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Ontario Education Minister Laurel Broten speaks to reporters in Toronto on Thursday, Jan. 3, 2013. Ontario's governing Liberals are imposing new contracts on tens of thousands of teachers and education workers in public schools across the province. Broten says she's using Bill 115 to impose the new collective agreements on elementary and high school teachers, to freeze wages and stop strikes as the government battles a $14.4-billion deficit.

Frank Gunn/The Canadian Press

The same day Ontario Education Minister Laurel Broten was preaching restraint as she imposed a tough new deal on teachers, she quietly renewed a contract with a maintenance workers' union that billed a Toronto school $143 to install a pencil sharpener.

Toronto District School Board officials denounced Ms. Broten's unilateral decision to extend the board's contract with about 900 members of the Maintenance and Construction Skilled Trades Council, saying it means a continuation of costly practices such as a 0.5-per-cent payment premium for jobs by outside contractors, using expensive tradespeople instead of janitors to perform minor tasks and overlapping shift schedules that require the board to provide a vehicle for almost every maintenance worker.

Progressive Conservative education critic Lisa MacLeod said the governing Liberals are more focused on pleasing their "union friends" than erasing the province's $14-billion deficit. Chris Bolton, chairman of the TDSB, also accused Ms. Broten of playing politics with the "quite bizarre" decision, saying the trades are key donors to the Liberal Party.

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"It starts to send the wrong message about public education," he said. "We should be putting as much money as possible into the classroom and this is not helping us."

Ms. Broten said in an e-mail response to The Globe and Mail that she renewed the contract after the TDSB and the skilled trades union failed to reach a new collective bargaining agreement by Dec. 31 – the same deadline she had set for teachers under controversial legislation known as Bill 115.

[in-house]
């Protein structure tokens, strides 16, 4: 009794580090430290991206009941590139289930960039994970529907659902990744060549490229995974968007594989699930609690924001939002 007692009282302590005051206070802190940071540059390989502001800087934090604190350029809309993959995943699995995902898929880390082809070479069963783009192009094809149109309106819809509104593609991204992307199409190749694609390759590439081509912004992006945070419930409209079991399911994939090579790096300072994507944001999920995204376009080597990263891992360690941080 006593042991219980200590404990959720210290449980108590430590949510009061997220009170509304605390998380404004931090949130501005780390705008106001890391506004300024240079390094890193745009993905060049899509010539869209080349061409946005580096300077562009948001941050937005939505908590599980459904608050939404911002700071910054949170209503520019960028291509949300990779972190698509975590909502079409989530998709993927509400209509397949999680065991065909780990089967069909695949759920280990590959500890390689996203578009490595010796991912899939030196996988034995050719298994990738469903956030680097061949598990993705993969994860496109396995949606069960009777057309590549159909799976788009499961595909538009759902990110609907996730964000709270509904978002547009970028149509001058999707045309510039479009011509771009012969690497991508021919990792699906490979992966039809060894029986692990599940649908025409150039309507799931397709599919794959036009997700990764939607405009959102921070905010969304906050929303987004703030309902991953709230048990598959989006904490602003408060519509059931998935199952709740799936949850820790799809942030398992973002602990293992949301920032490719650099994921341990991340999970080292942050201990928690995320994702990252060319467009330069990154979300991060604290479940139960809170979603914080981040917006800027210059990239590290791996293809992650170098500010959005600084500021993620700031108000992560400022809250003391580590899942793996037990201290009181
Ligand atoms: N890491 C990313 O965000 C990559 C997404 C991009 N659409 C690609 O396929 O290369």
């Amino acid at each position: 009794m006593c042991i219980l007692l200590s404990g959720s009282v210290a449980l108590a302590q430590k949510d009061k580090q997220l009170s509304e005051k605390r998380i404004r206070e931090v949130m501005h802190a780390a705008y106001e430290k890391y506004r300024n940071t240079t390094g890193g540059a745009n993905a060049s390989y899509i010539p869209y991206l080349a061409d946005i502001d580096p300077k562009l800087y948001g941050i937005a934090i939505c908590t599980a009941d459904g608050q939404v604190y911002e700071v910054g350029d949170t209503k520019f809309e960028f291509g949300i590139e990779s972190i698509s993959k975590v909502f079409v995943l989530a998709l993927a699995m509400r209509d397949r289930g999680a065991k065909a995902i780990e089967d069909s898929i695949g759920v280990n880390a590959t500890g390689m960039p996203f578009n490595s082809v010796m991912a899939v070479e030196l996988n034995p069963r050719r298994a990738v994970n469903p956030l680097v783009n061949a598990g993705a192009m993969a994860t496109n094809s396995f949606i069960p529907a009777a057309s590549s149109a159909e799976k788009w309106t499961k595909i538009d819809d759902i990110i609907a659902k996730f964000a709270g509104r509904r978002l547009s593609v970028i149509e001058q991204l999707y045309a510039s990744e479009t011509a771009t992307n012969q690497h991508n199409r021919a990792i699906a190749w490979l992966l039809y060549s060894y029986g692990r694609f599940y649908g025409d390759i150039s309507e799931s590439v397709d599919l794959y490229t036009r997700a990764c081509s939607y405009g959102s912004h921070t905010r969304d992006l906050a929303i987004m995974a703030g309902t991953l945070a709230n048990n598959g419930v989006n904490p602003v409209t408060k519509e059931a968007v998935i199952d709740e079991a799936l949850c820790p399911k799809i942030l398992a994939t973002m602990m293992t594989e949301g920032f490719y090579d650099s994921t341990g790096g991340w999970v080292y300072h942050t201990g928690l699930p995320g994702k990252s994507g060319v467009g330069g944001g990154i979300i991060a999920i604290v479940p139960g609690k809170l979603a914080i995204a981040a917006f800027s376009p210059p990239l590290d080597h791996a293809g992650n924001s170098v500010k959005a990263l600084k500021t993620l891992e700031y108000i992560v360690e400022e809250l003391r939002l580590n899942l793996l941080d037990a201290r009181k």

A TDSB official blamed the union for delays. However, union spokesman Ross Parry said the TDSB was "trying to march through negotiations" and decided there was no possibility of a deal before talks even began.

Ms. Broten said her decision to extend the contract does not jeopardize the province's efforts to help the TDSB manage its fiscal woes.

The Ministry of Education sent in a special advisory team to help manage the school board's finances in the face of a growing capital deficit. An independent review by Pricewaterhouse Coopers – which was commissioned by the province – found serious problems with the board's oversight of its finances, including the arrangement with maintenance workers.

"This newly-introduced agreement has no bearing on the board's ability to control spending or to work with the union to manage the cost of various maintenance and repairs," Ms. Broten said.

Mr. Parry denied suggestions that political calculations played a role in Ms. Broten's decision.

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"That provision in Bill 115 was applied to everybody equally. It wasn't created specifically just for the skilled trades council."

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